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Eighteen poems that elevate river and lake water into a revelation of life as only Eric Greinke could envision:

We all love the sudden instant / when daylight steals our dreams. / You can feel your own dark heart heal, / that boat that leaks and breaks / just as you reach the distant shore. (From “In Tree Light”)

Printed letterpress from handset Deepdene metal types, hand sewn and bound. Edition limited to 125 copies Signed & Numbered by the poet.

To order please click the following link, print, complete bottom portion, and mail with payment to Adastra Press, 16 Reservation Rd., Easthampton, MA 01027

(Adastra Press, 2018, $25.00 USA)

“If there is a unifying theme here it is the evanescence of life.  The imprint of a dog’s paw prints, washed away by waves in a lake.  The dog does not even notice the sudden erasure.  In “The Sunken Dream,” a house a man built along a slow moving river is a source of happiness and pride but he receives word of the state government to build a dam that will rise the water level in this peaceable valley and cover the tine community it is in, its graveyard, church.  His place will be gone forever.  Now a septuagenarian, Greinke is not the only one with such thoughts in his mind.  This is another classic treatment by Adastra Press, printed letterpress, hand bound.  I confess that I run my fingers over the printed page, feeling the indentations of the type and know a certain happiness.”       –Arnold Skemer, ZYX #82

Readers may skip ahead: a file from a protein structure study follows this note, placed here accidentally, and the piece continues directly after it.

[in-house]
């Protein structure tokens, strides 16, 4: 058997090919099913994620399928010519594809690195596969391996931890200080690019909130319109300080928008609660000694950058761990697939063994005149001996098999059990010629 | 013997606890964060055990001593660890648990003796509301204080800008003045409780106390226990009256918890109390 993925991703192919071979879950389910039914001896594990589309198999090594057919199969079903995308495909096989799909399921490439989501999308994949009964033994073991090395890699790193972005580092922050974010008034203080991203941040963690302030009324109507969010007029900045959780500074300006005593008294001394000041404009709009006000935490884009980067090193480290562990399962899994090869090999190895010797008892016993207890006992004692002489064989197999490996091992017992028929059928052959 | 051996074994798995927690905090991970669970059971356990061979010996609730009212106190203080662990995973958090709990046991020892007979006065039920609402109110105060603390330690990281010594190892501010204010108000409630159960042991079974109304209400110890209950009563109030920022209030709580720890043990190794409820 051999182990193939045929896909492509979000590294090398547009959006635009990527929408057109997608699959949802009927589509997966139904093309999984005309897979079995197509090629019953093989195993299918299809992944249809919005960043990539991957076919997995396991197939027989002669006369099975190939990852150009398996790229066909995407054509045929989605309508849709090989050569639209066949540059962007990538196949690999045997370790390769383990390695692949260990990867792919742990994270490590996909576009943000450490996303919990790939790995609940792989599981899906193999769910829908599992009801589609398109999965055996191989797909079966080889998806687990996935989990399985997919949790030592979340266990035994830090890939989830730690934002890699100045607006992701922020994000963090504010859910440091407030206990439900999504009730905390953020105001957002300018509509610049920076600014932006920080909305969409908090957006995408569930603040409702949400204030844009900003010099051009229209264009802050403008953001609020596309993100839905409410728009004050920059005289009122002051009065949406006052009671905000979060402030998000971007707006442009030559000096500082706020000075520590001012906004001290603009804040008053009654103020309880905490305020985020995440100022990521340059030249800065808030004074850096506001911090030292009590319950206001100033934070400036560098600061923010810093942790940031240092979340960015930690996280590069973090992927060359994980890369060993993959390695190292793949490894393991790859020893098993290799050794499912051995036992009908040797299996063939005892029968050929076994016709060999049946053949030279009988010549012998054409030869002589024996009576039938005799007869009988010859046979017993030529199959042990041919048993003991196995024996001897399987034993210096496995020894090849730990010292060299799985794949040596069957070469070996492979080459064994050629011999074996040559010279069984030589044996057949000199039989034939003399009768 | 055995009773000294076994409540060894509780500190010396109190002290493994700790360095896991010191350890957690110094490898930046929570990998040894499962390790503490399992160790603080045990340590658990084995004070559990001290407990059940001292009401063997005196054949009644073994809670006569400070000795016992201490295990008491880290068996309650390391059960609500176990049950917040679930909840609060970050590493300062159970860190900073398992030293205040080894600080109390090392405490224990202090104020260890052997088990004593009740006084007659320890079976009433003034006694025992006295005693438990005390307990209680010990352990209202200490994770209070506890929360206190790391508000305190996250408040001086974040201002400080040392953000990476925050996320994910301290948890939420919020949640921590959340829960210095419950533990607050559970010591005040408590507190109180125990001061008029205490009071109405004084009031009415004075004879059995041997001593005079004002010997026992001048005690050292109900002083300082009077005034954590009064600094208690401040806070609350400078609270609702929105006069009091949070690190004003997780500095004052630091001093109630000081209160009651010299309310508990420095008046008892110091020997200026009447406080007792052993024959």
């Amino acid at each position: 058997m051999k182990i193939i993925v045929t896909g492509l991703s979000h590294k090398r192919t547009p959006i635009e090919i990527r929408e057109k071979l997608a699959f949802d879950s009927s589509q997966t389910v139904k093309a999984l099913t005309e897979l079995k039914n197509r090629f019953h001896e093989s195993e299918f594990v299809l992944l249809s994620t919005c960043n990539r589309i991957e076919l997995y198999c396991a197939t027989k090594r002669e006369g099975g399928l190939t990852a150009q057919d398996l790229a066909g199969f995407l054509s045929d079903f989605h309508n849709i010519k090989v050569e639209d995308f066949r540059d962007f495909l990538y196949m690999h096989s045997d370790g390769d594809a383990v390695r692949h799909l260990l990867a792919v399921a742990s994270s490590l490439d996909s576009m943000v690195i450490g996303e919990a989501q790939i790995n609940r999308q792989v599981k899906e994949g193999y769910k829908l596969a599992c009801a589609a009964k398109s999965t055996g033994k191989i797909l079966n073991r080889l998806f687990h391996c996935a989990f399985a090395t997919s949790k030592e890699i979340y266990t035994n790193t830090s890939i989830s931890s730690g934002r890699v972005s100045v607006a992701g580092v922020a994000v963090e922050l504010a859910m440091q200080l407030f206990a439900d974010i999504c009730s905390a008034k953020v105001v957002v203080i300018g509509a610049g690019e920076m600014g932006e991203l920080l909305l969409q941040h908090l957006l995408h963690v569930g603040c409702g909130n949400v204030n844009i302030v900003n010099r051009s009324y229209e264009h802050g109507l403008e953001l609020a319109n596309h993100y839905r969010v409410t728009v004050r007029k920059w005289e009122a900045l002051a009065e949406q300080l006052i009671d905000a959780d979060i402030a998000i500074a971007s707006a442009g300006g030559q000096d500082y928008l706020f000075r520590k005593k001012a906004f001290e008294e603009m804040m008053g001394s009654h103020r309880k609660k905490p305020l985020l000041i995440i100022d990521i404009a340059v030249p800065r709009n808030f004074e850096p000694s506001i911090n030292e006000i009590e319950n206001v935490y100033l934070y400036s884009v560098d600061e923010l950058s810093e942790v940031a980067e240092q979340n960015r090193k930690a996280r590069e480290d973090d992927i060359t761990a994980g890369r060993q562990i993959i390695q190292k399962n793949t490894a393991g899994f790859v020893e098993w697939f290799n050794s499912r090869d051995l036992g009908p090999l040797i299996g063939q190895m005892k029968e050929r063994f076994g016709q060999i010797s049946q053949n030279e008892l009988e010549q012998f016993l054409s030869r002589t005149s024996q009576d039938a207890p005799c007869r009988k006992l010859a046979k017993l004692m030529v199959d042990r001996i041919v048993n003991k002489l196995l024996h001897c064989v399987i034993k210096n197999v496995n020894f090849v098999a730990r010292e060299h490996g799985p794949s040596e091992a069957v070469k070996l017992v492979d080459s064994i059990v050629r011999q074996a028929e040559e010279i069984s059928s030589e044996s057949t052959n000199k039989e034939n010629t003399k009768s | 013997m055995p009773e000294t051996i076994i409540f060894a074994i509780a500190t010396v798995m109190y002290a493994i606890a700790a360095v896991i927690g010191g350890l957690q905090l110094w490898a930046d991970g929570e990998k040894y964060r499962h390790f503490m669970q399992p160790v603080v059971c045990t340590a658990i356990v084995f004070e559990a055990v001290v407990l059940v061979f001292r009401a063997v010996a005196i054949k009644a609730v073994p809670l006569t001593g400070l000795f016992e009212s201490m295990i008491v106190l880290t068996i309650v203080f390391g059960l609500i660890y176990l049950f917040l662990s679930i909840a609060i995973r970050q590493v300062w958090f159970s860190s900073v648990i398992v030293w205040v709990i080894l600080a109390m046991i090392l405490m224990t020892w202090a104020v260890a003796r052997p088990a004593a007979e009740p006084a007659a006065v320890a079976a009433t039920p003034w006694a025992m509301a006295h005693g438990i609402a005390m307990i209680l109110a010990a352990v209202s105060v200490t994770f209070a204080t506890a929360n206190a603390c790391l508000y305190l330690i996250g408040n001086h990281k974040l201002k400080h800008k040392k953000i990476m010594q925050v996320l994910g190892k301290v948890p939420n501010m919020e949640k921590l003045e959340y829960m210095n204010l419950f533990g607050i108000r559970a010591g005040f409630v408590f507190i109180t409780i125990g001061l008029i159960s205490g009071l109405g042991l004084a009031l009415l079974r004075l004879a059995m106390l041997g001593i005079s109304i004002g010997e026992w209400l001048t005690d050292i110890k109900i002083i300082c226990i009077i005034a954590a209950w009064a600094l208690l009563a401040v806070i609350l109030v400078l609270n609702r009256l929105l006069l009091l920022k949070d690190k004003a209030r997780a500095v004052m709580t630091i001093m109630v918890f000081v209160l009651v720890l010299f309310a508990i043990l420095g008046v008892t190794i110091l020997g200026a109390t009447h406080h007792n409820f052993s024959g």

“The title of Mr. Greinke’s collection of poems, Shorelines, suggests the edges of different dimensions, land, water and sky.  While life-giving water appears in all eighteen poems, on the horizon we have, shall we say, the weathers of reflection and meditation in which “each of us still drowns alone.”  This insert of reality shines, as it were, through the sill of a closed or closing door beyond which are the lighted pools of fantasy, floating amid some “special toys, forgotten but not lost…where even oceans drain.”  Mr. Greinke’s work does not hammer us with this reflection but we sense it, rather remarkably, throughout this collection.  Mr. Greinke balances these considerations with the satisfactions we get by being alive.  As in the poem, “Storm Flowers,” the poem ends, after a grim news item of chrysanthemum blossoms flowing into a storm drain, with the single unadorned fact:  “new blooms opened the next day,” emphasizing how it is almost the private trivia that lets us be aware of what it is that keeps us not only alert but appreciative of our survival, like the sparkle of sea glass, a pet dog playing with the backwash of the tide.  The contrast of imagination and reality captures a way to cope when you’re over 40, or was it 50, or don’t we count the years of mature talent anymore?”      –Kirby Condgon



“We gather at the shoreline to measure time in the eternal movement of water:  rain to river to lake or sea, back to sky.  Water is the metaphor for all human activity.  And through it, traces every lifetime inexorably, for better or worse.  In our ending, the beach is washed clean of our existence.”

–Phil Wagner, Iconoclast


“THIS is your perfect summer companion.  Titles include “In Tree Light,” “Seaglass,” “In The Wake,” and “Dream Of Flight.”  I recommend this for its images, similes, metaphors, and its brilliant lines (“A woman in an apple dress / makes everything briefly red, / then passes by like an old wound”) the production is as lovely as the words within—letterpress, handsewn and bound.”

–Cynthia Brackett-Vincent, the Aurorean